Expatriates in Beijing may have started to get used to the long periods without natural sunshine due to the smog that descends on the city, but the Chinese government is attempting to do something about it.
Instead of showing adverts, large digital screens across the capital have been broadcasting the sunrise to the city's inhabitants.
The season for dangerous smog in Beijing is only just beginning and the measure proved popular, as residents left their homes in masks to protect their lungs and gathered around the screens.
Elderly people and school children were advised to stay indoors on Thursday, as a severe air warning was issued.
This was the first time that monitors had registered more than 500 micrograms of pollution this winter – a figure that is around 26 times the amount the World Health Organization states is safe.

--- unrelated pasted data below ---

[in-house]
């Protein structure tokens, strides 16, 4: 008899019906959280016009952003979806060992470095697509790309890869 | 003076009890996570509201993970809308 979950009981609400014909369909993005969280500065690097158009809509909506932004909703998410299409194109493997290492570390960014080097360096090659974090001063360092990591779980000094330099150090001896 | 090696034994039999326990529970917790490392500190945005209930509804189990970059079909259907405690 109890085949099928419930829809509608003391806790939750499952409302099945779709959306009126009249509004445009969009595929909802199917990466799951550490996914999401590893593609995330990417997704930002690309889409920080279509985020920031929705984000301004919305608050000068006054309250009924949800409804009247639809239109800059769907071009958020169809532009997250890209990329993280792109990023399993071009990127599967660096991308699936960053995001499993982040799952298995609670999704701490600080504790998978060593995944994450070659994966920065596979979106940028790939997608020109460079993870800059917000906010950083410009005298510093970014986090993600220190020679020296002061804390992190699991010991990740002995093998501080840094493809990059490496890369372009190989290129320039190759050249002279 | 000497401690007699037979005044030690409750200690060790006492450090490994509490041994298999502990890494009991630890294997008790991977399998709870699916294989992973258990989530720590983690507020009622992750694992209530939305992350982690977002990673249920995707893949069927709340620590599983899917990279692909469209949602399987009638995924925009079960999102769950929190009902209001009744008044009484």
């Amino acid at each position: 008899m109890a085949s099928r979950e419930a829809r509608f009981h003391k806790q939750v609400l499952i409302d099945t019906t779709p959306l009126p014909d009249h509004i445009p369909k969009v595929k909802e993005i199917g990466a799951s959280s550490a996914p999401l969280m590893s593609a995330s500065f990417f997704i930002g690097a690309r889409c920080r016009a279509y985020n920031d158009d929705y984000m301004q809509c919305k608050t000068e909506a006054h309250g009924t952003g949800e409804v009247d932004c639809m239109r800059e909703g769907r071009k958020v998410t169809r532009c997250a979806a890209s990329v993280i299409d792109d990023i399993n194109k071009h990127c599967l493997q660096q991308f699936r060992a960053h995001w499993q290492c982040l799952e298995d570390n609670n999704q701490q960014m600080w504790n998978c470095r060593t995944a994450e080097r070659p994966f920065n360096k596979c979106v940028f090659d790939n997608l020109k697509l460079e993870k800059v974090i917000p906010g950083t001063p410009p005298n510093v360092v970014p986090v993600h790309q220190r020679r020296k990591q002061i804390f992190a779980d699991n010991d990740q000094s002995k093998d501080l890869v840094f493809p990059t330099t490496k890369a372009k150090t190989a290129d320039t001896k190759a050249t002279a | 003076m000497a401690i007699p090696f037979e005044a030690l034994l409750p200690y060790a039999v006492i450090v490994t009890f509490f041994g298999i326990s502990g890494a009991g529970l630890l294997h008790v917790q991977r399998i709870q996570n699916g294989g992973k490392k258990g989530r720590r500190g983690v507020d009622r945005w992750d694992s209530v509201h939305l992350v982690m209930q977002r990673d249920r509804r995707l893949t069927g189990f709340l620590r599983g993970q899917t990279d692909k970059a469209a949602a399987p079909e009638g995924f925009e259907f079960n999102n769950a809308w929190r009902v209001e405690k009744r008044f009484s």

Many commuters, however, were left without a choice and faced the morning commute amid the thick haze that had set in.
As well as blocking out the sun, the smog also has an acrid smell, making it even more unpleasant.
One commuter said: "I couldn't see the tall buildings across the street this morning. The smog has gotten worse in the last two to three years.
"I often cough, and my nose is always irritated. But what can you do? I drink more water to help my body discharge the toxins."
The periods of heavy smog can last for days at a time and are worse in the winter when the weather is particularly stagnant and more fossil fuels are burnt.
Beijing is not the only city in China that suffers from the problem of smog, but it is considered the worse.
The country has sacrificed air quality in exchange for economic benefit. Any potential expats thinking of moving to one of China's larger cities should take the smog into serious consideration.
Pledges to cut emissions and eliminate the smog have been made, but so far evidence of an improvement in the situation is not forthcoming.